Egypt and Saudis sign pact boosting military, economic ties
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Egypt and Saudis sign pact boosting military, economic ties

‘Cairo Declaration’ calls for new joint Arab army to fight regional terrorism

Saudi Foreign Minister Adel al-Jubeir (right) and his visiting Egyptian counterpart, Sameh Shoukry, at a joint press conference on July 23, 2015 in the Saudi city of Jeddah (AFP)
Saudi Foreign Minister Adel al-Jubeir (right) and his visiting Egyptian counterpart, Sameh Shoukry, at a joint press conference on July 23, 2015 in the Saudi city of Jeddah (AFP)

Egypt and Saudi Arabia signed a pact in Cairo on Thursday aimed at boosting military and economic ties between the two Arab allies.

Relations have warmed since the 2013 ouster of Islamist president Mohammed Morsi, with Saudi Arabia offering billions in aid to Egypt and Cairo participating in a Saudi-led bombing campaign against Iran-backed rebels in Yemen.

On Thursday, a Saudi delegation led by Deputy Crown Prince Mohammed bin Salman visited Cairo and signed the “Cairo Declaration,” also attending a military parade with President Abdel-Fattah el-Sissi.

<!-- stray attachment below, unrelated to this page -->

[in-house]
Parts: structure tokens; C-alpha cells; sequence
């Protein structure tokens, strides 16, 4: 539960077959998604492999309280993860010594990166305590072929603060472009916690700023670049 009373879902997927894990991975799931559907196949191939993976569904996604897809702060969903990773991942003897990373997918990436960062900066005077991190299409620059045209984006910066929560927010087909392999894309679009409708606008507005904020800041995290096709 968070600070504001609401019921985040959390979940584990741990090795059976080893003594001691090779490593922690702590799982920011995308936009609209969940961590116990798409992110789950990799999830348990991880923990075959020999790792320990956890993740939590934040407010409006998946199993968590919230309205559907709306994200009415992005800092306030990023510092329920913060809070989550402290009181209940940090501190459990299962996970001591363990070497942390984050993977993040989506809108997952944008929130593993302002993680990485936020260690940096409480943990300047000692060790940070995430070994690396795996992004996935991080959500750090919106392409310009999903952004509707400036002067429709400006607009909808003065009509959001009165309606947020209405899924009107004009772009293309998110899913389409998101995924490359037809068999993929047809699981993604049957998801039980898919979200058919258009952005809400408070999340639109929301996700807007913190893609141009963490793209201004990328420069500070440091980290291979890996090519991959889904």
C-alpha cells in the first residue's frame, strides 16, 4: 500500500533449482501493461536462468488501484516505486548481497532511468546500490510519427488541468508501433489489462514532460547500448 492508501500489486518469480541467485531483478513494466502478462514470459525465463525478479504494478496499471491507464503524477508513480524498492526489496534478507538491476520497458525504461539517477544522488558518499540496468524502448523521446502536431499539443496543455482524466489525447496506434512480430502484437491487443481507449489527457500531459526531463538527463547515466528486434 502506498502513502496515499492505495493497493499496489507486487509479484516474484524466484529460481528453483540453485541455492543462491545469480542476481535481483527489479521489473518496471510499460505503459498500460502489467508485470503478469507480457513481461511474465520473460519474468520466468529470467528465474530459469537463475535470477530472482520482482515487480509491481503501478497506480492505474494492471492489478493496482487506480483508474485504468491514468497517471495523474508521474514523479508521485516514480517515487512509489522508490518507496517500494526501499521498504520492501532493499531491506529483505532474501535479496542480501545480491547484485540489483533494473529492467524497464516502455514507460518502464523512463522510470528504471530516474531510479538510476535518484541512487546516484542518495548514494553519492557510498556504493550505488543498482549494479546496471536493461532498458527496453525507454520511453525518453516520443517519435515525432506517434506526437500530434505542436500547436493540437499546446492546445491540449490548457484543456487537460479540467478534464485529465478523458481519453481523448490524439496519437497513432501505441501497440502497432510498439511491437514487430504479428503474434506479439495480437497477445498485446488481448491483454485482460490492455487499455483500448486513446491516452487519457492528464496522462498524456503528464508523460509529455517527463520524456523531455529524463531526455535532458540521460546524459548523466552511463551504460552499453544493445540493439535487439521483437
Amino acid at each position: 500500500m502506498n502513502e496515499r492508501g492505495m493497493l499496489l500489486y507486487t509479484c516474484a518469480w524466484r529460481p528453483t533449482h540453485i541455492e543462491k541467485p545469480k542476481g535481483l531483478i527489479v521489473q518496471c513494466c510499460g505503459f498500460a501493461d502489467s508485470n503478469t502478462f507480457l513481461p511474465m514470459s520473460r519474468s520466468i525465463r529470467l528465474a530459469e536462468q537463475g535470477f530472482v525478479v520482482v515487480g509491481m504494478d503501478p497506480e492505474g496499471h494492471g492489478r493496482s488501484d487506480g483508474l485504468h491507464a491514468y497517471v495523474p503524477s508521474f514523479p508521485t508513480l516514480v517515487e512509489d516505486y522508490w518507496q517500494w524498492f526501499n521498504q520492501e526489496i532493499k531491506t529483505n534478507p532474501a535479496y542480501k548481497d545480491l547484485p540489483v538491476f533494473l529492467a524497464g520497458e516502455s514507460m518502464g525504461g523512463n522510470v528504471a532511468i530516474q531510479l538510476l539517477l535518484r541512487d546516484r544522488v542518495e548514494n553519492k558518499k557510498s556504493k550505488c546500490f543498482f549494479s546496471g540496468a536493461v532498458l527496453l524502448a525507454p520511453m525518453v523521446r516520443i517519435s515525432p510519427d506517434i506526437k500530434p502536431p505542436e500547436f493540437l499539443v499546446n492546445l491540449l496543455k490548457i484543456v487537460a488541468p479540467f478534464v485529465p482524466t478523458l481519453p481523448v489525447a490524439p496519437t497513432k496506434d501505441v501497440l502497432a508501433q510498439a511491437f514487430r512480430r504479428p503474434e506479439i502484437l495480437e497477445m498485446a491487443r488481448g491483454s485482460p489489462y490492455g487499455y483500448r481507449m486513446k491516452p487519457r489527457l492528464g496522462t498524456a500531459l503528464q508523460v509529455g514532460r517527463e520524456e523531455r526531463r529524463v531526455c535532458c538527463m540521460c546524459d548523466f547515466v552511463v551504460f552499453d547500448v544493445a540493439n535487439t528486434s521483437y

“The two sides stressed the need to exert all efforts to boost security and stability in the region, and to work together to protect Arab national security,” Sissi’s office said after the signing.

Riyadh has emerged as a key supporter of Sissi since the then-army chief ousted Morsi two years ago, offering $4 billion to help kick-start an economy battered by years of political turmoil.

And Egypt has backed Riyadh’s air campaign against Shiite rebels in Yemen, regularly saying it shares a common vision with Riyadh on tackling the crisis there.

Cairo had previously said it would also be prepared to commit ground troops if required.

The new Cairo-Riyadh pact also backs building a new joint Arab military force to fight terrorism in the region.

On August 27, Arab defense and foreign ministers are to gather in Cairo to discuss the modalities of the force.

Sissi has strongly advocated such a force to fight jihadists in the region after the Islamic State group claimed in February the beheading in Libya of 21 Coptic Christians, all but one of them Egyptian.

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